30 November 2016
The U. S. Life-Saving Service Heritage Association had another successful year—our twenty first! The number of memberships and the number of sponsored Coast Guard Stations are up. The fourth issue of Wreck and Rescue Journal will be in the mail soon. And we had an excellent Annual Meeting in Louisville, site of the floating Life-Saving Station No. 10 at the Falls of the Ohio.
Over the last few years we have reestablished financial stability. We are able to meet our obligations and have a little left over for projects. This year we were able to offer a small grant to the Hull Life-Saving Museum. These funds will be used to help restore the CG 36501 and the marine railway and old Coast Guard boathouse where it will be stored.
The Board of Directors would like to extend our Mission-directed efforts: to preserve the history, structures, and artifacts of the U. S. Life-Saving Service and the early Coast Guard, and promote public education of this maritime heritage. For 2017 the Board has committed to the following projects:
- Vermilion Life-Saving Station. This 1876 structure is the last remaining of the Lake Superior-type stations, which were located at the south-east end of the Lake. For many years Grace and Steve Truman have actively pursued preservation of this historically important station and are now in the process of forming a non-profit organization dedicated to that purpose. We are committed to help with the startup of this organization and its preservation efforts.
- Digitalization of National Motor Lifeboat School videos. The school is in possession of many training videos in a variety of forms. We have committed our help in financing digitalization and dissemination of the videos.
- National Coast Guard Museum. Our Association is taking on a major role in the planning of exhibits, representing not only the Life-Saving Service but the small boat Coast Guard Stations as well. The museum is due to open in New London, CT in about 2020.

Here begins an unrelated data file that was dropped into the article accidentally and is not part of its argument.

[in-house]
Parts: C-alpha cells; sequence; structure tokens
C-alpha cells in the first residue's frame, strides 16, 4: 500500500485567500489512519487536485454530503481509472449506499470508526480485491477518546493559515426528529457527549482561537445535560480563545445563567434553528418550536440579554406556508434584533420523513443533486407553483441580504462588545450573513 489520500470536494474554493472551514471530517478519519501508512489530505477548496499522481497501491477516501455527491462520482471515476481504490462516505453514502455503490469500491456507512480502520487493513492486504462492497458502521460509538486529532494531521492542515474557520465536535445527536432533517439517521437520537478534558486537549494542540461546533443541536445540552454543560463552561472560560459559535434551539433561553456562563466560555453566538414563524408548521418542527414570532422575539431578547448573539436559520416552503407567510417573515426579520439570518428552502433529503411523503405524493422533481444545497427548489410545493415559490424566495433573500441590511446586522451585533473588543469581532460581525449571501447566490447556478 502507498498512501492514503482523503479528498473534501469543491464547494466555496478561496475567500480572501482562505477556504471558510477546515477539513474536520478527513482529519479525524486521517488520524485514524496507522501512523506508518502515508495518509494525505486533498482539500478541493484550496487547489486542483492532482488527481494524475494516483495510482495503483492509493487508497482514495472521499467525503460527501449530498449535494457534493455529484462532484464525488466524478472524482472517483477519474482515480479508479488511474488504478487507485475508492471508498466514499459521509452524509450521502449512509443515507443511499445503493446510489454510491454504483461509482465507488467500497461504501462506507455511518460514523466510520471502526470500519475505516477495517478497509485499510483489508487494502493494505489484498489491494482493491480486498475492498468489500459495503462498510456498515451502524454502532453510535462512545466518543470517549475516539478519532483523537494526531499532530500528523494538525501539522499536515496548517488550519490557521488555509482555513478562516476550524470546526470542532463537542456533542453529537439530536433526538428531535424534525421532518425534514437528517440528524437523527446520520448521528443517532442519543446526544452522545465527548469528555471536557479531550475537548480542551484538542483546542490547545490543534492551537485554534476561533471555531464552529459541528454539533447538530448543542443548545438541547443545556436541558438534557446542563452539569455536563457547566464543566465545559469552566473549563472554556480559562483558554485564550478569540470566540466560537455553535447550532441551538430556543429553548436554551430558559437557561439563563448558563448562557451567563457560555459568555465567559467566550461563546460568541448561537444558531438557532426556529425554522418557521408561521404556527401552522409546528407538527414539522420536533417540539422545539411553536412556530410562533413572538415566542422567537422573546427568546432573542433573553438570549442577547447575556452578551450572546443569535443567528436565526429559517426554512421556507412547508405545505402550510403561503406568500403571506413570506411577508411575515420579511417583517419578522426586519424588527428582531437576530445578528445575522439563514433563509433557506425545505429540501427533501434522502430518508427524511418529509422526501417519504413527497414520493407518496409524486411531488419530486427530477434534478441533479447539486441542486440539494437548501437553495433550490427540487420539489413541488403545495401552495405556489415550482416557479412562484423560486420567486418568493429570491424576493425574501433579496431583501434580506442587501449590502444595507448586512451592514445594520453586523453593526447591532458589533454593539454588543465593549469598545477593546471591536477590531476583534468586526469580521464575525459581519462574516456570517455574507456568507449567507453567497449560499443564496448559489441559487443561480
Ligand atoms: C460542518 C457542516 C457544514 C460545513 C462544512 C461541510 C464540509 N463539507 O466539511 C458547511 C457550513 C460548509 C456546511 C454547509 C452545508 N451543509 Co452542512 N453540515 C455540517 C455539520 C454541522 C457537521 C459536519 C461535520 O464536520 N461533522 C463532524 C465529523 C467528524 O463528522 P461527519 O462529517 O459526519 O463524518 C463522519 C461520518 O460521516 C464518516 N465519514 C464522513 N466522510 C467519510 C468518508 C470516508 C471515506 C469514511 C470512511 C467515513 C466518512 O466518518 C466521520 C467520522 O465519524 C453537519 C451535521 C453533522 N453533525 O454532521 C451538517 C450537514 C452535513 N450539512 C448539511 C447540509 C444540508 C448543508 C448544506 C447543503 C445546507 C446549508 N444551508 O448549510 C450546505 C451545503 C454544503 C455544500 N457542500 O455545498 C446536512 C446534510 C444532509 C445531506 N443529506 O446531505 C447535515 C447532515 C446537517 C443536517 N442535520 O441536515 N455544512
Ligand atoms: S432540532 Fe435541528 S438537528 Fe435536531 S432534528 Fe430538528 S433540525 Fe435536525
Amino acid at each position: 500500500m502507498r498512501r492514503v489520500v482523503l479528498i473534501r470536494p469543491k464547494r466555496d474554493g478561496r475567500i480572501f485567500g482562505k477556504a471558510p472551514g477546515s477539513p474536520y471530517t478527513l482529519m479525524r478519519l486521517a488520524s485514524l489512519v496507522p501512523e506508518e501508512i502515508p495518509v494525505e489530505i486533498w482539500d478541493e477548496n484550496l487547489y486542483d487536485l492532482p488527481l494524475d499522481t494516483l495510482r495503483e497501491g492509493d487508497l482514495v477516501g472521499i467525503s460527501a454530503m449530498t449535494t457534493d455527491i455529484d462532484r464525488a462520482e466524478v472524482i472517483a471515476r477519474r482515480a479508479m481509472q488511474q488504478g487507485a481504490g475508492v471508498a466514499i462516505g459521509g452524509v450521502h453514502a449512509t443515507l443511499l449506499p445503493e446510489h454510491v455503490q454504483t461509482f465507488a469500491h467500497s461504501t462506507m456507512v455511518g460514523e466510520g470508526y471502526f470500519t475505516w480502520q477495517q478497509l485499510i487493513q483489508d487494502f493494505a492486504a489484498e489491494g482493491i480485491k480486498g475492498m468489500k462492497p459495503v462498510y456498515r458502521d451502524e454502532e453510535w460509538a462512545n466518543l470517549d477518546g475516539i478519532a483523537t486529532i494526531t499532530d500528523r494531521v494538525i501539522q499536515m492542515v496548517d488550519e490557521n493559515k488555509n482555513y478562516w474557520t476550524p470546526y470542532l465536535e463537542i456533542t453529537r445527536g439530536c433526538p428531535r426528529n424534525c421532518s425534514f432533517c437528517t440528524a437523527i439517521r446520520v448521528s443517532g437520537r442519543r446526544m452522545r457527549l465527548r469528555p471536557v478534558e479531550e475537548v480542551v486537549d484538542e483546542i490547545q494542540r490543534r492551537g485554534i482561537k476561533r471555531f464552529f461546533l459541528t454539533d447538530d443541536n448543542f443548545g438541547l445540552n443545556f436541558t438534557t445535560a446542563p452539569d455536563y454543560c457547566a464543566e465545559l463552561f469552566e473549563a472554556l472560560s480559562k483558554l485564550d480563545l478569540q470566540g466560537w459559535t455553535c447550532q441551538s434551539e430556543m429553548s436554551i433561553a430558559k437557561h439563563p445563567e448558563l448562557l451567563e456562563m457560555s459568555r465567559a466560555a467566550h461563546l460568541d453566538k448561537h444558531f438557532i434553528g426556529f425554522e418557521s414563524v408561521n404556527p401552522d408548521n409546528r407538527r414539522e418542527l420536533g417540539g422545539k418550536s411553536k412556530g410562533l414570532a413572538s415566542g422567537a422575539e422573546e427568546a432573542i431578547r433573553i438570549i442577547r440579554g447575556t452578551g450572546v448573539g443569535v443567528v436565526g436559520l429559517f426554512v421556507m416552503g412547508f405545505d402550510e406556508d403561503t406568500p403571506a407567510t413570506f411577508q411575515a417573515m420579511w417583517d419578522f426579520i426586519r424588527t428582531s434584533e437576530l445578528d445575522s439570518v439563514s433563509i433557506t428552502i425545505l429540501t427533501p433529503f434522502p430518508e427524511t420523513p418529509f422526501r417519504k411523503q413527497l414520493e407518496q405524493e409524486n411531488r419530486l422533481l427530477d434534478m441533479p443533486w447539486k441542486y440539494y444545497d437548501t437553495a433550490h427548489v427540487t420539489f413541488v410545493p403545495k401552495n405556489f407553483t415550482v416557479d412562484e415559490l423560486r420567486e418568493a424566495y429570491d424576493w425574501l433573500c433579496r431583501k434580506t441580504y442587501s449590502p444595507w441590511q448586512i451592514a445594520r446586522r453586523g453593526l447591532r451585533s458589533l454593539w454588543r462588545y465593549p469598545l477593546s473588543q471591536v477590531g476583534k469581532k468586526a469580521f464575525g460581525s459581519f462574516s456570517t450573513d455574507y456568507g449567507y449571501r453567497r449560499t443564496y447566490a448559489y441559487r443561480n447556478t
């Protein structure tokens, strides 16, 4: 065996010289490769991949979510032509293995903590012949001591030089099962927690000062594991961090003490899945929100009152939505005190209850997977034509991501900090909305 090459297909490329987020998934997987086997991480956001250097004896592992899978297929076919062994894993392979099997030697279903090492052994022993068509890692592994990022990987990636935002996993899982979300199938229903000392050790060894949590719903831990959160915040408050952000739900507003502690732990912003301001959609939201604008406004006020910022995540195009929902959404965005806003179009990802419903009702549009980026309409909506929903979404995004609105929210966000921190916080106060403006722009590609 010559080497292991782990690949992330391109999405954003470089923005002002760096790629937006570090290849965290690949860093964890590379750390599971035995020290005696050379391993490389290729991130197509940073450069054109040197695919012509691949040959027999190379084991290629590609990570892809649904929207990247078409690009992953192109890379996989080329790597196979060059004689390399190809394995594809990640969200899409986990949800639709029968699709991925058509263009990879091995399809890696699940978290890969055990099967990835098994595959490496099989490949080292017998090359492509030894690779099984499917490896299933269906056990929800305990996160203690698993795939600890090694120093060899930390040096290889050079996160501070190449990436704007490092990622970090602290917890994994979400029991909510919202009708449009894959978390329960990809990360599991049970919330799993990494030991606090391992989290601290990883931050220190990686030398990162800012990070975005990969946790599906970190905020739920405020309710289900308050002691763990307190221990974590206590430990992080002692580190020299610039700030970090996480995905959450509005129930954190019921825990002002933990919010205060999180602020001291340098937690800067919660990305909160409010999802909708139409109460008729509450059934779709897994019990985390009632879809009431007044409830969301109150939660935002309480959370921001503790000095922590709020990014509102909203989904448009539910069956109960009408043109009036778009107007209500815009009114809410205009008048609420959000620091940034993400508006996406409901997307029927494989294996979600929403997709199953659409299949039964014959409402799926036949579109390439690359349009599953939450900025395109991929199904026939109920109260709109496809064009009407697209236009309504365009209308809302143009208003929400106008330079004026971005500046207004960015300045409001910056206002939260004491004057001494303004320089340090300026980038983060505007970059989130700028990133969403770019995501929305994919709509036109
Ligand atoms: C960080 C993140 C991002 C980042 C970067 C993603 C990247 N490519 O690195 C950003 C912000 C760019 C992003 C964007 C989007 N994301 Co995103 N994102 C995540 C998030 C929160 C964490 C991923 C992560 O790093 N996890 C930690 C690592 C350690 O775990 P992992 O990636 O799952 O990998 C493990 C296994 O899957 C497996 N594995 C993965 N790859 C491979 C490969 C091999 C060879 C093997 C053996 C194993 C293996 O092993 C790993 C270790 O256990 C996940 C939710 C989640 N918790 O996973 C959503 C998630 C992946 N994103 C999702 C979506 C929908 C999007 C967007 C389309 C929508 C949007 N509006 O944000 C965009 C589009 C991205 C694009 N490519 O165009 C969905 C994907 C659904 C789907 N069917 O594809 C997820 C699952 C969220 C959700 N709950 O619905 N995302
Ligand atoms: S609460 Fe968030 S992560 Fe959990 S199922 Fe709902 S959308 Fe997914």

- Membership Directory. We will be updating and re-issuing our directory, last published in 2006.
How much we are able to assist with these (and other) projects will depend on our fund raising efforts. Dues, our major source of income, covers our basic expenses, but by themselves are insufficient to fund these important projects. So we need your help! During this traditional season of giving, please consider making a donation to the U. S. Life-Saving Service Heritage Association. All contributions are fully tax deductible. Thank you very much for your consideration and whatever support you can provide.
For the Board of Directors,
Photo Left: A Dobbins Lifeboat from the Coos Bay, Oregon station the in surf. The Dobbins lifeboat was a lightweight lifeboat developed in 1881. It was 24 feet long, weighing from 1,600 to 2,000 pounds. It was self-righting and self-bailing and could carry up to 33 people safely. It was rowed by eight surfmen and steered by the keeper with a tiller. A Dobbins lifeboat appears in many photos on the Oregon coast, and it is believed that every Oregon station had one in addition to their surfboat by 1900. (Courtesy of U.S. Coast Guard.)
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